You’re surrounded by hovering vocabulary so you’re passively absorbing words all the time. There’s hours and hours of vocabulary spoken by professionally voiced actors with the words appearing on the screen. If there’s an opportunity for your character to speak, there’s also the social feedback dynamic. You’re motivated to figure out what your character is saying, and how people are responding to what they’re saying. You also have to figure out how to navigate menus and the world in the language you’re learning. I try to beat one game in German a month. I’m starting to portion them out by language level.

Start a journal

Kids can start a daily journal where they write a couple of sentences a day about themselves, what they’ve done that day, wish lists, and so on. Show them how to write each sentence into Google translate if necessary, and then just write it in their journal. They’ll quite easily and naturally start to learn common words and how sentences are put together.

Listen to podcasts

There are podcasts designed to teach languages at every level. It’s easy to listen while on walks, doing chores, riding in the car, playing games, etc. too.

Find a friend who speaks that language

Our daughter Fiona has been teaching herself ASL for a few years now. She loves following deaf creators on TikTok to get a little daily lesson, but one of the most special ways she’s learned is by talking to a deaf greeter at Costco. She is always really excited to see him and it makes her happy that he always grins and signs to her when he sees her.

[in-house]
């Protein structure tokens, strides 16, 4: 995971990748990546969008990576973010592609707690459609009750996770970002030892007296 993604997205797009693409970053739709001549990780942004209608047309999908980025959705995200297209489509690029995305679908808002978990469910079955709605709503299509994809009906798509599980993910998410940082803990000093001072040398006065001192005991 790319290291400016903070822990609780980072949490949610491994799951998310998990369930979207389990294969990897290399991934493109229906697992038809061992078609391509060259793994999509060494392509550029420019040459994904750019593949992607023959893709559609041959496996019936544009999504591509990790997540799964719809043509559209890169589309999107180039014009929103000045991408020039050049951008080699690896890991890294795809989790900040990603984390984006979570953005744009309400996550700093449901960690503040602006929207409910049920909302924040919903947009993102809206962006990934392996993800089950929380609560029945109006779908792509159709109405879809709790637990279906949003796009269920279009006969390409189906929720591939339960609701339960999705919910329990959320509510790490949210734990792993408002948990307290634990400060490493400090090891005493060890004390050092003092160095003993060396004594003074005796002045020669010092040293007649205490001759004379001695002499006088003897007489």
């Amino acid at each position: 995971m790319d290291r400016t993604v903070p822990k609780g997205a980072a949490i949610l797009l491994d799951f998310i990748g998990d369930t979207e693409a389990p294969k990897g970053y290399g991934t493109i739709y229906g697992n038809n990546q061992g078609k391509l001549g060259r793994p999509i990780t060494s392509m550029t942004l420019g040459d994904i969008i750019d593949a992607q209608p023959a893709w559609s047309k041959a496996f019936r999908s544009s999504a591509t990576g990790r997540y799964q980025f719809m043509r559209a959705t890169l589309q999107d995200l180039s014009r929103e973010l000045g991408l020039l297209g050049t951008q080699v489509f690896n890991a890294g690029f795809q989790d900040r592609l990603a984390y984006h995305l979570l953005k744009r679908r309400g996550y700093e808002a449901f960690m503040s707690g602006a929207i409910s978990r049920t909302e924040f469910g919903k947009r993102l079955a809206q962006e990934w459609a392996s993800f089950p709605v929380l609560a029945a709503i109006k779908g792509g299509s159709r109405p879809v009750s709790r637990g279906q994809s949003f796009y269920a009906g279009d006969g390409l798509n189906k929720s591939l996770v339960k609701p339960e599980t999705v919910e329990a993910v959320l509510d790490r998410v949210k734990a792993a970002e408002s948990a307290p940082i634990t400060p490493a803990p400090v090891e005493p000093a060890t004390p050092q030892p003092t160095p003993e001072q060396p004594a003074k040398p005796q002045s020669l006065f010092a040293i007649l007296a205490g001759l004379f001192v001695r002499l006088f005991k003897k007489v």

Have family challenges

If you’re learning a language together, have fun challenges like only speaking in that language during dinner or only speaking to the pets in that language.

Fiona has taught our dog Moose different commands like “eat” in sign language. He is now trained to sit until a family member signs for him to come and eat (which taught all of us the sign for eat too!).

You can also do fun things like have a treasure hunt with the clues in your target language, or to write the words for lots of objects around the house on post-it notes and challenge the kids to race around sticking them on the right objects.

Have fun!

There are so many fun ways to play and learn in new languages. These are just a few, and there are no rules on how to do it.

Please add your favorites in the comments!

Post Author: A Magical Homeschool